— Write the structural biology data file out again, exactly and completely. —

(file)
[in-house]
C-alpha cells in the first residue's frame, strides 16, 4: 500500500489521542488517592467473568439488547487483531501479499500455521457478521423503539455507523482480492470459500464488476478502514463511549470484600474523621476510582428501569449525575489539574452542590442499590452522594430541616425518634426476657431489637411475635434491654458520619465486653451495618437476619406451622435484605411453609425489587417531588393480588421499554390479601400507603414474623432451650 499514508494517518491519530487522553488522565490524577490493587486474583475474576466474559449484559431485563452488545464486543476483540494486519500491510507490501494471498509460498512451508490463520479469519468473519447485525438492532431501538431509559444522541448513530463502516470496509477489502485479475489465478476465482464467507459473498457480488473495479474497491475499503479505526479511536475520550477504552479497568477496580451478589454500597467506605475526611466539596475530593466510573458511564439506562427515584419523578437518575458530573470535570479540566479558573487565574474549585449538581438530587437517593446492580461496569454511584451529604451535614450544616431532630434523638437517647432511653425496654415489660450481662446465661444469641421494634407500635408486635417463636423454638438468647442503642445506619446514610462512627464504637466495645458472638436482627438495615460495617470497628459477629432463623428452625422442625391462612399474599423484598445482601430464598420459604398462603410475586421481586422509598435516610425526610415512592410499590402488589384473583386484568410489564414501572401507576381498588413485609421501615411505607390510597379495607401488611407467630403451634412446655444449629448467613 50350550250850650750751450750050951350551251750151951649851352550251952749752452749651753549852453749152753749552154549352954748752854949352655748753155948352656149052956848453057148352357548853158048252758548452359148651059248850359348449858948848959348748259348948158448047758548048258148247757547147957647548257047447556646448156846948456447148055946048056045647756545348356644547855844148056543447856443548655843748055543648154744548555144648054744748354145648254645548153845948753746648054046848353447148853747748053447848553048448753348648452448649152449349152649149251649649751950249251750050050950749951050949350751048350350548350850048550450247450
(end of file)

[in-house]
C-alpha cells in the first residue's frame, strides 16, 4: 500500500489521542488517592467473568439488547487483531501479499500455521457478521423503539455507523482480492470459500464488476478502514463511549470484600474523621476510582428501569449525575489539574452542590442499590452522594430541616425518634426476657431489637411475635434491654458520619465486653451495618437476619406451622435484605411453609425489587417531588393480588421499554390479601400507603414474623432451650 499514508494517518491519530487522553488522565490524577490493587486474583475474576466474559449484559431485563452488545464486543476483540494486519500491510507490501494471498509460498512451508490463520479469519468473519447485525438492532431501538431509559444522541448513530463502516470496509477489502485479475489465478476465482464467507459473498457480488473495479474497491475499503479505526479511536475520550477504552479497568477496580451478589454500597467506605475526611466539596475530593466510573458511564439506562427515584419523578437518575458530573470535570479540566479558573487565574474549585449538581438530587437517593446492580461496569454511584451529604451535614450544616431532630434523638437517647432511653425496654415489660450481662446465661444469641421494634407500635408486635417463636423454638438468647442503642445506619446514610462512627464504637466495645458472638436482627438495615460495617470497628459477629432463623428452625422442625391462612399474599423484598445482601430464598420459604398462603410475586421481586422509598435516610425526610415512592410499590402488589384473583386484568410489564414501572401507576381498588413485609421501615411505607390510597379495607401488611407467630403451634412446655444449629448467613 50350550250850650750751450750050951350551251750151951649851352550251952749752452749651753549852453749152753749552154549352954748752854949352655748753155948352656149052956848453057148352357548853158048252758548452359148651059248850359348449858948848959348748259348948158448047758548048258148247757547147957647548257047447556646448156846948456447148055946048056045647756545348356644547855844148056543447856443548655843748055543648154744548555144648054744748354145648254645548153845948753746648054046848353447148853747748053447848553048448753348648452448649152449349152649149251649649751950249251750050050950749951050949350751048350350548350850048550450247450